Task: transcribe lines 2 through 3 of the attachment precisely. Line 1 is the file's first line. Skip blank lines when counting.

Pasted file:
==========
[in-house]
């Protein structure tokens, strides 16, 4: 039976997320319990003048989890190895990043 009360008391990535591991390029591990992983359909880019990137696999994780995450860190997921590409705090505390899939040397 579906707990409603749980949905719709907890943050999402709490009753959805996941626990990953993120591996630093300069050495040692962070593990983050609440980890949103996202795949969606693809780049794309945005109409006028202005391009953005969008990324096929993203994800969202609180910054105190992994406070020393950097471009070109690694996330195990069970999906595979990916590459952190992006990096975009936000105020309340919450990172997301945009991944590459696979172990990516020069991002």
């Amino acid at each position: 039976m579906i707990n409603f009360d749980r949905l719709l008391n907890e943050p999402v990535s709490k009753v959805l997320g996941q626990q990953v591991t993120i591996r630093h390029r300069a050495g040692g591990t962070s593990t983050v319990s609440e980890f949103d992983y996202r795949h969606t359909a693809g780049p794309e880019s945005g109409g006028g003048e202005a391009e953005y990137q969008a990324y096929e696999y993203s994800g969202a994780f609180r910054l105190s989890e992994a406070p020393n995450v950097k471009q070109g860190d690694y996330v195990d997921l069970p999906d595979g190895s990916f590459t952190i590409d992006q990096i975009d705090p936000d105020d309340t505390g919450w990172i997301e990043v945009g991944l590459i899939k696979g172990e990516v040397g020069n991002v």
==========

């Protein structure tokens, strides 16, 4: 039976997320319990003048989890190895990043 009360008391990535591991390029591990992983359909880019990137696999994780995450860190997921590409705090505390899939040397 579906707990409603749980949905719709907890943050999402709490009753959805996941626990990953993120591996630093300069050495040692962070593990983050609440980890949103996202795949969606693809780049794309945005109409006028202005391009953005969008990324096929993203994800969202609180910054105190992994406070020393950097471009070109690694996330195990069970999906595979990916590459952190992006990096975009936000105020309340919450990172997301945009991944590459696979172990990516020069991002």
């Amino acid at each position: 039976m579906i707990n409603f009360d749980r949905l719709l008391n907890e943050p999402v990535s709490k009753v959805l997320g996941q626990q990953v591991t993120i591996r630093h390029r300069a050495g040692g591990t962070s593990t983050v319990s609440e980890f949103d992983y996202r795949h969606t359909a693809g780049p794309e880019s945005g109409g006028g003048e202005a391009e953005y990137q969008a990324y096929e696999y993203s994800g969202a994780f609180r910054l105190s989890e992994a406070p020393n995450v950097k471009q070109g860190d690694y996330v195990d997921l069970p999906d595979g190895s990916f590459t952190i590409d992006q990096i975009d705090p936000d105020d309340t505390g919450w990172i997301e990043v945009g991944l590459i899939k696979g172990e990516v040397g020069n991002v």